This blog post is based upon my experience in developing add-ons for the Plone open source content management system. It's therefore mostly aimed at the Plone community, although some of the insights mentioned might also apply to other communities and to web-development in general.

In the last 15 months, I have released 15 Plone add-on products as open-source python eggs, available for download on and Pypi, the python package repository. In the preceding 4 years of Plone development, I released only a single product.


Image by MrTopf

In this process, I have witnessed a personal metamorphosis. I can draw a relatively clear line between 'Ye Olde Worlde' web-developer who was set in his ways and narrow minded in his methods, and the new! improved! open source developer.

I've seen the transformative power of (the act of) open sourcing and although I'm sure that a lot of what I have learned is already old hat to many developers, I would like to share the insights I have gained from this experience. Many developers have been made aware of the inherent advantages of collaborating in an open-source community, but to take part in it yourself and to experience the inherent benefits first hand, is the only way of developing a true conviction for the appropriateness of open source collaboration.

The fact is, that you have a lot to gain by engaging with the community, through collaborating, sharing your ideas and making your code public.

Open source everything that might be useful to others

It's relatively common practice in the Plone community to develop a so-called 'policy package' for a new project. The policy package should tie everything together, configure the Plone application to the client's needs, and install all the other add-ons.

Additionally, a theme egg for implementing a custom theme is usually also required. These two packages, together with a collection of third-party and in-house developed packages (each responsible for a specific feature set), on top of Plone itself, constitutes the software product presented to the client.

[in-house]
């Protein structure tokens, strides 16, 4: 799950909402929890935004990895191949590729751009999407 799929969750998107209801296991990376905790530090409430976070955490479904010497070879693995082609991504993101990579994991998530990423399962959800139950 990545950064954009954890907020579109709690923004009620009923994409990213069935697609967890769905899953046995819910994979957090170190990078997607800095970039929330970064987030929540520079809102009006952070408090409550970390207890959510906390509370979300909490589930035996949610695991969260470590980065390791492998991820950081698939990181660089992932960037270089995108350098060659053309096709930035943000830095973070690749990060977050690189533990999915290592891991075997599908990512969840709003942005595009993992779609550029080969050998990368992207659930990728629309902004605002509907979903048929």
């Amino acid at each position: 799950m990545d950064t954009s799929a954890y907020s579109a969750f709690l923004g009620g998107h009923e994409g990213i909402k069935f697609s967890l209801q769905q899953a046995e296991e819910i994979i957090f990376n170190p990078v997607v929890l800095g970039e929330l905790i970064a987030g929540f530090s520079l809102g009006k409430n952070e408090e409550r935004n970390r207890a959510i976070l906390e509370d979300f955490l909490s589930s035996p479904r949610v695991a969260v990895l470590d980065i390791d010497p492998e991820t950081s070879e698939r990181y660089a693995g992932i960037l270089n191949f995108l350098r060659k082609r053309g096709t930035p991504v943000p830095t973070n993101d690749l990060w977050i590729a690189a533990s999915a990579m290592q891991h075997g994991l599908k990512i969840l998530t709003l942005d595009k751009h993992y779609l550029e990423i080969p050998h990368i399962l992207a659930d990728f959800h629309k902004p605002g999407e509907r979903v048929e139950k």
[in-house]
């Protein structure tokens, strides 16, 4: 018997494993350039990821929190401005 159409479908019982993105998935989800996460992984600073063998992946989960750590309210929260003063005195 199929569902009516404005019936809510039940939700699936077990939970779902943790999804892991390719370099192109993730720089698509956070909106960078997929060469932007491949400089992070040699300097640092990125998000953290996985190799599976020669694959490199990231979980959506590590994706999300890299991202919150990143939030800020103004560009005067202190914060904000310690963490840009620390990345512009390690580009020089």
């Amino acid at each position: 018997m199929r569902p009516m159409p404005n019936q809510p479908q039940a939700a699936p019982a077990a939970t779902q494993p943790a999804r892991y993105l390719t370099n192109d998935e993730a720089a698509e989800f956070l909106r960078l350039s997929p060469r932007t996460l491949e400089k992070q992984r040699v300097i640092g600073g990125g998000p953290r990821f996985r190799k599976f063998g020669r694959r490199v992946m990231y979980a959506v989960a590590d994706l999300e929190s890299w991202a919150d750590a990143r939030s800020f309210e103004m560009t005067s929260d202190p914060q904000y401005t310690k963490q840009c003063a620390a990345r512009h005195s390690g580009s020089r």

Before I was introduced to the idea of a policy egg by Martin Aspeli and others who championed the idea, I would usually when given an assignment, develop only one Plone add-on product for it. This add-on then contained all the custom software code that I wrote for this specific client and/or product, regardless of whether certain parts of it would also be beneficial to other people or projects.

This is of course not the proper way to develop a sustainable, reusable and configurable solution for a client. Instead, every piece of functionality that constitutes a logical grouping of features and that could theoretically be reused somewhere else, should be packaged separately in its own python egg.

And here's the catch: you should ideally open-source everything except the policy package. Even the theme egg should be considered for open sourcing.

The policy package serves as the puppetmaster, that ties these different pieces together to make the integrated unit (or puppet show). It is the proprietary configuration that contains the client specific implementation details, the client's copyrighted logo and images, the site copy and everything else that makes the site unique to the client. It's the secret sauce or the kernel's 11 herbs and spices, in a matter of speaking.

With regards to the rest of the custom developed eggs in your project, release them as open source eggs on Pypi! You have a lot to gain by doing so.